In the eyes of many, however, it’s all a mirage because he took drugs to help him achieve it. Let’s put aside the questions about how much impact they would have had on his baseball abilities or that fact that dozens and maybe hundreds of players were taking them and not hitting like Bonds was and ask what is to me the much more interesting question: why shouldn’t he have taken drugs to enhance his performance?
In the world of music, it’s startlingly common to turn to drugs for help in a number of ways. It can be as simple as taking a beta blocker to help fight your body’s natural tendencies when getting nervous, or dropping acid and listening to the Grateful Dead in a deserted beach house in Northern California. But the best and most successful way to use drugs in the realm of music is as a creative mechanism is for the difficult task of actually writing it.
The Beatles, a fairly universal pick as the greatest band of all-time, have a long and storied history of using drugs, from amphetamines to get them through those epic Hamburg sessions (which directly contributed to their cohesion as a band) to weed, LSD, cocaine and the like taking them from the throwaway Brit pop-rock outfit that sang stupid shit like “Love Me Do” to the unholy alliance of awesomeness that gave us Revolver, Sgt. Pepper, Rubber Soul, White Album, Yellow Submarine, and on and on. Would Lennon and McCartney (fine, and George Harrison) have been able to write awesome shit without the benefit of drugs? Probably. Would it have been as unique and characteristically BEATLES as what we know? Fuck no.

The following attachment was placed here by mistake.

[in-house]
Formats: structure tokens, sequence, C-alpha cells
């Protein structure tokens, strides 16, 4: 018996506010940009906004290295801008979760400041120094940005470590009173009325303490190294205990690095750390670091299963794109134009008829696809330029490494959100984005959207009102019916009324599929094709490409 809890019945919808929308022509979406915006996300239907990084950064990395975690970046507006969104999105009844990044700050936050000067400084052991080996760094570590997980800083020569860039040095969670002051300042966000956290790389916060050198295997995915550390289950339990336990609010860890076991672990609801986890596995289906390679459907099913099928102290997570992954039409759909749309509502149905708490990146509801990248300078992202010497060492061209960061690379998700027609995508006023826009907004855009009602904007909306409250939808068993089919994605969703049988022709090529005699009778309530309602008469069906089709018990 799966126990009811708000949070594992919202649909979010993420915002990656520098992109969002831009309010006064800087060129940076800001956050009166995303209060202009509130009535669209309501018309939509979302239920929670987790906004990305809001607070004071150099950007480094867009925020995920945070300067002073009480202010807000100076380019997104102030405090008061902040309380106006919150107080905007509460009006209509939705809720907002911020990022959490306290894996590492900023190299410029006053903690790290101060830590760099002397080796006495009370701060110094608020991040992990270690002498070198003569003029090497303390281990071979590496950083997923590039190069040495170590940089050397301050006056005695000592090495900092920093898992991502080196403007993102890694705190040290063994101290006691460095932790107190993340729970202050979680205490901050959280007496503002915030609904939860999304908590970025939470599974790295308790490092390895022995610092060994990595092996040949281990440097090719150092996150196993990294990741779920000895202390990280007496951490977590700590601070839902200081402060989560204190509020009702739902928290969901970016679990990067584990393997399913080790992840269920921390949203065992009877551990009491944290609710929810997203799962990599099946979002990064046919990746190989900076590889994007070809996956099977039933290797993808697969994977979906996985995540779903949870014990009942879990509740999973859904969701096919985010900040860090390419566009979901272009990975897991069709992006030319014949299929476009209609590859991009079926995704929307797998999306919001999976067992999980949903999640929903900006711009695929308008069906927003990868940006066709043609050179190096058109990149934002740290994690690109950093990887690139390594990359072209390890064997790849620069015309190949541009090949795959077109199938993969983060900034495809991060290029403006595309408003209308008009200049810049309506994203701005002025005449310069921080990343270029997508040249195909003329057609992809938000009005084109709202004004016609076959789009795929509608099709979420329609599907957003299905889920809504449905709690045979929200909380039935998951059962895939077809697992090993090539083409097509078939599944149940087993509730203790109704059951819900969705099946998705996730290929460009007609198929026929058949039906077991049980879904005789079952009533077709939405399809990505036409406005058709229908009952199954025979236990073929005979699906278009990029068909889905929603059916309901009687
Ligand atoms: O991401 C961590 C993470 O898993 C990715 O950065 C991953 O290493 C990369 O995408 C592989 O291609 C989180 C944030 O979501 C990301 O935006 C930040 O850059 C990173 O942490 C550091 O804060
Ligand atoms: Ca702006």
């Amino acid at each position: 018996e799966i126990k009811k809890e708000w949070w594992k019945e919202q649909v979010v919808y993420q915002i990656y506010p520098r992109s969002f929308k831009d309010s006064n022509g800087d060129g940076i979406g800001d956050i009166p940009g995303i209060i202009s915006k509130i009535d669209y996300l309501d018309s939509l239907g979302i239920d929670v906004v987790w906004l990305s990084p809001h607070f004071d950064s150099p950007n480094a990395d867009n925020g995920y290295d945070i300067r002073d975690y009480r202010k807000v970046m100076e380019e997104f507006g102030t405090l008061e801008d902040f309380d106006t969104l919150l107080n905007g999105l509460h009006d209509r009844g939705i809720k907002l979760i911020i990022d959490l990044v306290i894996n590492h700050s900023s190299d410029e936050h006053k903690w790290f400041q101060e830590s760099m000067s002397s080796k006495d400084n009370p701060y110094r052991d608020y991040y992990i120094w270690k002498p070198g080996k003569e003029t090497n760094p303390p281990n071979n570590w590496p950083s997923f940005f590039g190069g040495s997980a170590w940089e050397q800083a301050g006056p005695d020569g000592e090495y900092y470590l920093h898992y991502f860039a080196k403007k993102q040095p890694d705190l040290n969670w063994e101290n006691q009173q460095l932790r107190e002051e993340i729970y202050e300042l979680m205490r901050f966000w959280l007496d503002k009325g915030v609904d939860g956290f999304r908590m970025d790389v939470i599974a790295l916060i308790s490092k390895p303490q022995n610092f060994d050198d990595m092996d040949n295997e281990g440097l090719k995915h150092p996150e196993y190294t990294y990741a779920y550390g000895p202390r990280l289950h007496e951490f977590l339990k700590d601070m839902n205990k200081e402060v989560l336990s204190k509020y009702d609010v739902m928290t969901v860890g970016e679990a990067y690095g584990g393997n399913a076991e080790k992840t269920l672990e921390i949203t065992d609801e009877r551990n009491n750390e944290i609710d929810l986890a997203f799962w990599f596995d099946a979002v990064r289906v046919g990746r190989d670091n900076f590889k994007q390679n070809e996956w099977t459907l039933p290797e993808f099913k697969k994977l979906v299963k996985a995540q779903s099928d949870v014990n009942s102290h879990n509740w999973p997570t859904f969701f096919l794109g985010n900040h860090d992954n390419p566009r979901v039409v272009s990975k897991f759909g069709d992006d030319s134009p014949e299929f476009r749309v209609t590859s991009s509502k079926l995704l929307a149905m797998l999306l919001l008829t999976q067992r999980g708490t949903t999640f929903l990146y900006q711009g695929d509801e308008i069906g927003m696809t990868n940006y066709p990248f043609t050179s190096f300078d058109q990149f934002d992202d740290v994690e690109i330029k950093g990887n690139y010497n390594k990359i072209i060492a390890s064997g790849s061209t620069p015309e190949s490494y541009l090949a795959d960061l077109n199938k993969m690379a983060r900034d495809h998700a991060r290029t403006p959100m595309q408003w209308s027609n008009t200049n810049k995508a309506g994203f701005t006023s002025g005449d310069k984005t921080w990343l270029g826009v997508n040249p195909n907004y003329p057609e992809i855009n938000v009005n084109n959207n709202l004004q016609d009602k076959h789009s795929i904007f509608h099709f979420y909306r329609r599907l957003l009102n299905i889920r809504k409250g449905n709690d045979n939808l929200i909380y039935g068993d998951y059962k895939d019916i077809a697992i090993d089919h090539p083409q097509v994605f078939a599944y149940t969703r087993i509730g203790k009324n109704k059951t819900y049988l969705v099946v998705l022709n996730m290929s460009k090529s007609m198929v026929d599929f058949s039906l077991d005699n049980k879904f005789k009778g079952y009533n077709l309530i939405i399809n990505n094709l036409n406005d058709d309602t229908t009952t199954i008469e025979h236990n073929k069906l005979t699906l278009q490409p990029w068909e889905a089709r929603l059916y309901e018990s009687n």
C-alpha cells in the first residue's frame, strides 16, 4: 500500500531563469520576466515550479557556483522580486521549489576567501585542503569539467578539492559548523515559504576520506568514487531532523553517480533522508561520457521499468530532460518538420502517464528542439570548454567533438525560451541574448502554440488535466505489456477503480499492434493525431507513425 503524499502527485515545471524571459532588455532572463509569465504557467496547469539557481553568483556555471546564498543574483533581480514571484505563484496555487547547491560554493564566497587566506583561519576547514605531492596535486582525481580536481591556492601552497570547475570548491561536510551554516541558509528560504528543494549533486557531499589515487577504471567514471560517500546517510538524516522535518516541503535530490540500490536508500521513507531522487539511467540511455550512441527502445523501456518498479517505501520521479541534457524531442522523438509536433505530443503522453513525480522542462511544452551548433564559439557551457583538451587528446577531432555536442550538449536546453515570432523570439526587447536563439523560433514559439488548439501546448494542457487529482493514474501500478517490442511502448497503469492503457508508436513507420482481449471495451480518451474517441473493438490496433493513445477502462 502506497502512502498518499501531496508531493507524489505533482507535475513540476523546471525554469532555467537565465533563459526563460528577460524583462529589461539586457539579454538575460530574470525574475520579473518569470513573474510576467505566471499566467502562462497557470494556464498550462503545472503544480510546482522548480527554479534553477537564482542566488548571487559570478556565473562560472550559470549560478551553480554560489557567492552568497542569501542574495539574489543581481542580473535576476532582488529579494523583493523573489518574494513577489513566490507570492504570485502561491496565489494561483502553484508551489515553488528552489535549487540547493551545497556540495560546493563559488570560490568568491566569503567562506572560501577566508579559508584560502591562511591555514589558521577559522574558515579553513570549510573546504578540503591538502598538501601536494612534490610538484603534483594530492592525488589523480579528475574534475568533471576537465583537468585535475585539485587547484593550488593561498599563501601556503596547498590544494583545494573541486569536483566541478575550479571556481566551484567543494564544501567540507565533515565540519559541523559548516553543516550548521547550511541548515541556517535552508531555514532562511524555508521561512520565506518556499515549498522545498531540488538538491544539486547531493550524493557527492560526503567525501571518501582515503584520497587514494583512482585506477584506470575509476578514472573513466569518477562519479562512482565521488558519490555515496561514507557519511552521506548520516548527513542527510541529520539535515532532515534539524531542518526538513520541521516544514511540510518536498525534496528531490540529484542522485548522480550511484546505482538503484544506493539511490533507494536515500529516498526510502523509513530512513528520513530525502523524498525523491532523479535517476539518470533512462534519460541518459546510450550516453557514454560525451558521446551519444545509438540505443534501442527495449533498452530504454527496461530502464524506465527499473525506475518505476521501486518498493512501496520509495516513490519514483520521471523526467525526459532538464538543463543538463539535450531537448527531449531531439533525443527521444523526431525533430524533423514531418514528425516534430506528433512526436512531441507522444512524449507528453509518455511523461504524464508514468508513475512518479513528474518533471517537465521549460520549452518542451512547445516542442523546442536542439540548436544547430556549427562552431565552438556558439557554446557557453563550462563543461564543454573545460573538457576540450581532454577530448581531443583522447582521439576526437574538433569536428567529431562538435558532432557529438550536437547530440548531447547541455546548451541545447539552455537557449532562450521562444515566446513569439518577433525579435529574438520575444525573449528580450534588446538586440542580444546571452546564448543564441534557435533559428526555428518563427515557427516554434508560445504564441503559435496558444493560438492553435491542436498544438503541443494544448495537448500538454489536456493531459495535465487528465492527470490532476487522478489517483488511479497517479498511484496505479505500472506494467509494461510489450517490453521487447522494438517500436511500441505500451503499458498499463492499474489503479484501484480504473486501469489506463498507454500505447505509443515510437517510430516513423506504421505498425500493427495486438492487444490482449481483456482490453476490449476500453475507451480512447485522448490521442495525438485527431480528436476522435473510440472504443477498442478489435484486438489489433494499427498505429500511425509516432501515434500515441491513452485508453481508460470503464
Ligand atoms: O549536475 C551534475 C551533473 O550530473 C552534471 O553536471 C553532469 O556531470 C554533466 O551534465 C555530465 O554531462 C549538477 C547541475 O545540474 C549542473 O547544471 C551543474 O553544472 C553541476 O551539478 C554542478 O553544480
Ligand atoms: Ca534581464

Drugs are an integral part of music, and many of the all-time greats used drugs at least in part to stimulate creativity. Bob Dylan is considered one of, if not the, greatest folk singer-songwriter of all-time, and his music is heavily influenced by drug use. Ditto Willie Nelson. Ditto Led Zeppelin, The Who, The Rolling Stones, Miles Davis, Charlie Parker, and countless others. Rap and hip-hop music is synonymous with drug use, especially marijuana, and the greatest rap album in history is named for it.